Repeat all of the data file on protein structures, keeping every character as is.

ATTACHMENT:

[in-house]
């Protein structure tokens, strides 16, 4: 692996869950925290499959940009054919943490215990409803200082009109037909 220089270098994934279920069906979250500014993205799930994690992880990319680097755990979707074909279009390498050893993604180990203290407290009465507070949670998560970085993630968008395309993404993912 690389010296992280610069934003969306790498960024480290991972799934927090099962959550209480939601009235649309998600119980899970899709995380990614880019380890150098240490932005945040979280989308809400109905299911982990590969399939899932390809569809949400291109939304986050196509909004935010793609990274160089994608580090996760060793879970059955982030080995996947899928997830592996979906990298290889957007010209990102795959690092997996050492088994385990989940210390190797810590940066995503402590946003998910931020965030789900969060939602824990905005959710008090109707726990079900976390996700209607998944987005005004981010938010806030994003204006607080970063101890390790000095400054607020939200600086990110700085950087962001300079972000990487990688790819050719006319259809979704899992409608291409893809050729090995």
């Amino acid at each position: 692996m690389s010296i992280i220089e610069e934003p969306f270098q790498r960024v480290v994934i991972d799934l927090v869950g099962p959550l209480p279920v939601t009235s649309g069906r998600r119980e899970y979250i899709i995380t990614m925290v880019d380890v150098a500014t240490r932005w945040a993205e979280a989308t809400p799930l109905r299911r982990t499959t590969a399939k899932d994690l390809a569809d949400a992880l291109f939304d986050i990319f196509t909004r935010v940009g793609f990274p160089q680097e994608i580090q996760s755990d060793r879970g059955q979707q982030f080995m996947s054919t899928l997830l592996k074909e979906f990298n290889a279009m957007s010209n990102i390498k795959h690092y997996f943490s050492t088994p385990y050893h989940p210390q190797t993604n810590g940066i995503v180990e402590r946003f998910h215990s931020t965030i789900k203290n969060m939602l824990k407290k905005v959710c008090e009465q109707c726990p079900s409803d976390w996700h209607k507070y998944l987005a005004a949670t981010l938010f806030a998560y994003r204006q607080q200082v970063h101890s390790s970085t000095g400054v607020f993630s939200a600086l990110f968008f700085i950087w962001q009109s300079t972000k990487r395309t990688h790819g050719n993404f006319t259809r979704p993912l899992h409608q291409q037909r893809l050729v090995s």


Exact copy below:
[in-house]
């Protein structure tokens, strides 16, 4: 692996869950925290499959940009054919943490215990409803200082009109037909 220089270098994934279920069906979250500014993205799930994690992880990319680097755990979707074909279009390498050893993604180990203290407290009465507070949670998560970085993630968008395309993404993912 690389010296992280610069934003969306790498960024480290991972799934927090099962959550209480939601009235649309998600119980899970899709995380990614880019380890150098240490932005945040979280989308809400109905299911982990590969399939899932390809569809949400291109939304986050196509909004935010793609990274160089994608580090996760060793879970059955982030080995996947899928997830592996979906990298290889957007010209990102795959690092997996050492088994385990989940210390190797810590940066995503402590946003998910931020965030789900969060939602824990905005959710008090109707726990079900976390996700209607998944987005005004981010938010806030994003204006607080970063101890390790000095400054607020939200600086990110700085950087962001300079972000990487990688790819050719006319259809979704899992409608291409893809050729090995």
């Amino acid at each position: 692996m690389s010296i992280i220089e610069e934003p969306f270098q790498r960024v480290v994934i991972d799934l927090v869950g099962p959550l209480p279920v939601t009235s649309g069906r998600r119980e899970y979250i899709i995380t990614m925290v880019d380890v150098a500014t240490r932005w945040a993205e979280a989308t809400p799930l109905r299911r982990t499959t590969a399939k899932d994690l390809a569809d949400a992880l291109f939304d986050i990319f196509t909004r935010v940009g793609f990274p160089q680097e994608i580090q996760s755990d060793r879970g059955q979707q982030f080995m996947s054919t899928l997830l592996k074909e979906f990298n290889a279009m957007s010209n990102i390498k795959h690092y997996f943490s050492t088994p385990y050893h989940p210390q190797t993604n810590g940066i995503v180990e402590r946003f998910h215990s931020t965030i789900k203290n969060m939602l824990k407290k905005v959710c008090e009465q109707c726990p079900s409803d976390w996700h209607k507070y998944l987005a005004a949670t981010l938010f806030a998560y994003r204006q607080q200082v970063h101890s390790s970085t000095g400054v607020f993630s939200a600086l990110f968008f700085i950087w962001q009109s300079t972000k990487r395309t990688h790819g050719n993404f006319t259809r979704p993912l899992h409608q291409q037909r893809l050729v090995s």